Jeffrey quotes Marie de France’s opening lines, “A werewolf is a savage beast: / while his fury is on him / he eats men, does much harm, / goes deep in the forest to live” and this would make the reader think that as a werewolf Bisclavret is a monster. He isn’t though; he is just wild and has some of the best times of his life as a werewolf. In Bisclavret, and in Biclarel the humans are the ones who torture the Wife of the werewolf. True, the werewolf gets his revenge by biting off the nose of the wife, but this is done in revenge. To me the worst violence committed is by the king and the other humans when they torture the truth out of the wife.
It’s a bit chilling to read about this and Jeffrey’s comment on it is that “Torture compels the disfigured woman to reveal her crime, and she admits the stealing of his transfigurative clothes.” I wonder if we as readers are supposed to have indifference toward the torture and the human violence? Or should we be a little put off by it? Remember in Sir Cleges, we discussed the oddity of the violence at the end with the whipping of the three people who held Cleges up on his way to the king. The torture and violence done by the humans toward the end of the werewolf stories is again strange. Maybe violence by humans shouldn’t be so strange after all.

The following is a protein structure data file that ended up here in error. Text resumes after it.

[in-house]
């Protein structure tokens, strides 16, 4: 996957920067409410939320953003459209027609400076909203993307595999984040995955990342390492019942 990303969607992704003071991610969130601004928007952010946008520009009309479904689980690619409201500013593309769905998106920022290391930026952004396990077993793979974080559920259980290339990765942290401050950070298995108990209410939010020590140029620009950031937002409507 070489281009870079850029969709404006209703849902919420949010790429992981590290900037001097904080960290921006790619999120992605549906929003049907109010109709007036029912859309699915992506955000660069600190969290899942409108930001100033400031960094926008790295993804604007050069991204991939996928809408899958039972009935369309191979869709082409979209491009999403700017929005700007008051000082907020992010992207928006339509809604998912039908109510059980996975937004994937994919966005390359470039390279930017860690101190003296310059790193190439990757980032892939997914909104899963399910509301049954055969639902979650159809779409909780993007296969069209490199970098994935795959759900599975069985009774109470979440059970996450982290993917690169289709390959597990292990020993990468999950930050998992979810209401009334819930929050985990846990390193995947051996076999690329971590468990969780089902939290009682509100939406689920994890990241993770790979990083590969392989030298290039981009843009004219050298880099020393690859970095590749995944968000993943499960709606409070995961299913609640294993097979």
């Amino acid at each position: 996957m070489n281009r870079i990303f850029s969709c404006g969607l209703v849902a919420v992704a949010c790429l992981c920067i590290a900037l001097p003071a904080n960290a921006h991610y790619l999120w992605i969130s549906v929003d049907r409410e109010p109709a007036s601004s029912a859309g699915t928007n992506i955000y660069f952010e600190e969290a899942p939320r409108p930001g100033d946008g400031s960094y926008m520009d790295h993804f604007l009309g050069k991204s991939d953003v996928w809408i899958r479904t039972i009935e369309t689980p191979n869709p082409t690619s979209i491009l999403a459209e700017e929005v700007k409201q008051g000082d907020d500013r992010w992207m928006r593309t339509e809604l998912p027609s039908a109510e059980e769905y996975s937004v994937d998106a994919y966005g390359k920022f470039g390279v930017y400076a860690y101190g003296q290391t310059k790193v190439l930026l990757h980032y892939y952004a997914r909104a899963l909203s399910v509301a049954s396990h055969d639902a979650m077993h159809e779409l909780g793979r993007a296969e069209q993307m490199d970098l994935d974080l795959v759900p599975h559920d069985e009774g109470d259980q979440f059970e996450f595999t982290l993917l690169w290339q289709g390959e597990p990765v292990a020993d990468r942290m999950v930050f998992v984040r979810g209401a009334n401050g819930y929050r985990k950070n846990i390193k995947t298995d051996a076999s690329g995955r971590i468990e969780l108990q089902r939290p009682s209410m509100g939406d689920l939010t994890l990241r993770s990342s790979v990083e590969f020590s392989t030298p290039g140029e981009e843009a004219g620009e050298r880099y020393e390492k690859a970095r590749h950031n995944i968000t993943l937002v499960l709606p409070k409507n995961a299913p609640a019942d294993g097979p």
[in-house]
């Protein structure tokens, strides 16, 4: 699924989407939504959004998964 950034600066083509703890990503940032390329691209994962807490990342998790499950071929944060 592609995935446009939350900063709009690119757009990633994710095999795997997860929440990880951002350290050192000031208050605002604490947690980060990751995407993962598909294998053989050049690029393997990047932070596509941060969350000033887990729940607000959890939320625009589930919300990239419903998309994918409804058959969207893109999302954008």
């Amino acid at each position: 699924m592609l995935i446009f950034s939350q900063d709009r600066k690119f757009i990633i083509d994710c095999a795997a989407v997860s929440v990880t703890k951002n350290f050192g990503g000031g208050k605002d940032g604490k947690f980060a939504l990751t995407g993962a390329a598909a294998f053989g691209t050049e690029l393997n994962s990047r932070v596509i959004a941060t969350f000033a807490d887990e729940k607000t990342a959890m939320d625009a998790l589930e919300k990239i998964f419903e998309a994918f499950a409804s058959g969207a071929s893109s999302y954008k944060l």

An issue recently discussed in class was God’s influence on agency, and whether imbuing something with spiritual agency reduces its original thing-power, because it becomes merely a divine tool. Also, we addressed how viewing actants in an assemblage as subservient to one actant’s agency in that network is troubling, as it implies that things don’t control their actions.